Excavation projects conducted in urban environments can present numerous challenges at the best of times. As shoring consultants for the second phase of CIBC SQUARE in downtown Toronto, currently under excavation, Grounded Engineering had to contend not only with urban density, but transit tunnels, an active rail line, a heritage building, and other factors which together created a confluence of challenges for the young engineering firm to overcome.
“As shoring consultants we live for the below grade stuff,” said Mike Porco, Principal of the Geostructural Engineering group at Grounded. “So this is really the exciting time of the development process as it relates to our work.”
Both Porco and Chris Elvidge, Managing Principal of Grounded, were involved in the first phase of CIBC SQUARE, the now-completed 81 Bay Street, as project shoring consultants when both were a part of Geotechnical Engineering Firm Terraprobe. That project was constructed in the dense urban environment of downtown Toronto in an area sandwiched between the Gardiner Expressway to the south, and the Union Station Rail Corridor to the north, on the east side of Bay Street, directly opposite Scotiabank Arena.
Grounded Engineering is now involved in the excavation process as shoring consultants for CIBC SQUARE’s second phase, located at 141 Bay Street, across the rail corridor from phase 1 and located in an area bordered by the rail corridor to the south and The Dominion Public Building at 1 Front Street West to the north.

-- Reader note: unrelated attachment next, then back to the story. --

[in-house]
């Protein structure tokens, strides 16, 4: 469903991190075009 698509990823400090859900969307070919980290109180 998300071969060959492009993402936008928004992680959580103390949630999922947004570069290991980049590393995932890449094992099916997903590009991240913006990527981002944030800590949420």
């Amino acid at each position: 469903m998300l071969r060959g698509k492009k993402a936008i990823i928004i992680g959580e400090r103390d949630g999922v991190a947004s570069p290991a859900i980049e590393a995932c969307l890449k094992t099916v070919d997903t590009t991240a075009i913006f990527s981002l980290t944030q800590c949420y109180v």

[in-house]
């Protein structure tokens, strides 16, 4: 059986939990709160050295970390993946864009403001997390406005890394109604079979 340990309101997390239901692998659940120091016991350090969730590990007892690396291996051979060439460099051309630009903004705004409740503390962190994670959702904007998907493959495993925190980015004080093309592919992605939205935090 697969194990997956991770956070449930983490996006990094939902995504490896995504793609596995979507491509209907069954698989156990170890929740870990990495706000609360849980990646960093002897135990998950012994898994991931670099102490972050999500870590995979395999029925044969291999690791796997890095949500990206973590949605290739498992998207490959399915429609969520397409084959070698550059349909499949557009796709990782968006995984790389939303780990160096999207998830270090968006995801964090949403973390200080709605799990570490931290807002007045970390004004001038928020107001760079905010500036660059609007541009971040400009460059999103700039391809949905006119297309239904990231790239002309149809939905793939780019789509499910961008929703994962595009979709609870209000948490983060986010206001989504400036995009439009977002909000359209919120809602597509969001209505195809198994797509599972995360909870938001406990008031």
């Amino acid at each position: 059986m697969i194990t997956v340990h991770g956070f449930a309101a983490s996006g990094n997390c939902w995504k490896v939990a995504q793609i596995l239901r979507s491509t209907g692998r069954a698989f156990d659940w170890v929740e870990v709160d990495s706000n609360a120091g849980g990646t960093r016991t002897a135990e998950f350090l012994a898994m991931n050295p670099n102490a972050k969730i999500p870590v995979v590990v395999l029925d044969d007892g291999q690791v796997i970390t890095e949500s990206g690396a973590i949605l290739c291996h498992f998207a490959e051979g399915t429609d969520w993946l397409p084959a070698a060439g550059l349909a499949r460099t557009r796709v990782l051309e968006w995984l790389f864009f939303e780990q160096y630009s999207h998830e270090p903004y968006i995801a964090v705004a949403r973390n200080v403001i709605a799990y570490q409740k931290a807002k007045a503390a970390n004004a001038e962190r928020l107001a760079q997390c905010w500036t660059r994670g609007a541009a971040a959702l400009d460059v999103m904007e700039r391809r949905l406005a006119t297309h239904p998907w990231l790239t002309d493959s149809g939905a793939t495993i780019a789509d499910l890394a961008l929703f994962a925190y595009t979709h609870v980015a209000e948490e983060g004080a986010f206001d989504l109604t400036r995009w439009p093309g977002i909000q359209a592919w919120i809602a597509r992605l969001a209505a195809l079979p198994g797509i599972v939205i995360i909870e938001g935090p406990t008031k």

“The challenge with any excavation in an urban environment is the neighbouring conditions,” said Porco.
Porco said a common challenge experienced by both phases of the project was the existence of a nearby TTC light rail tunnel located under Bay Street.
“The tunnel comes out of Union Station and runs south to get to Queens Quay,” said Porco. “TTC is very sensitive as to how much displacement their tunnels can experience before they start to have structural problems and become impacted. So we needed to make sure that our shoring walls don’t move very much, especially where TTC and Metrolinx infrastructure is supported.”
Porco also pointed to the nearby Dominion Public Building on Front Street–which is a heritage structure–as another challenge, saying that it is sensitive to vibrations.
Despite all of this, both Porco and Elvidge said the main challenge was the rail corridor, as the provincial transit agency Metrolinx, which governs the tracks, places great importance on their railway operations and cannot tolerate any train service disruptions.
Not only does CIBC SQUARE consist of two major projects straddling the corridor, but both phases of the project will be joined by a park, which will span over the rail corridor on a suspended steel deck.
“One of the big challenges was the timing of allowing train traffic in relation to pouring caissons,” said Elvidge. “Caisson foundations supporting the deck are located between the rail lines and we needed to work closely with Metrolinx to confirm the cut off times for pouring concrete in order to open the tracks up in time for the morning rush.”
“Doing all this work without impacting the rail service at all was sort of a major logistical challenge which is not common with a lot of SOE (support of excavation) or shoring systems,” said Porco.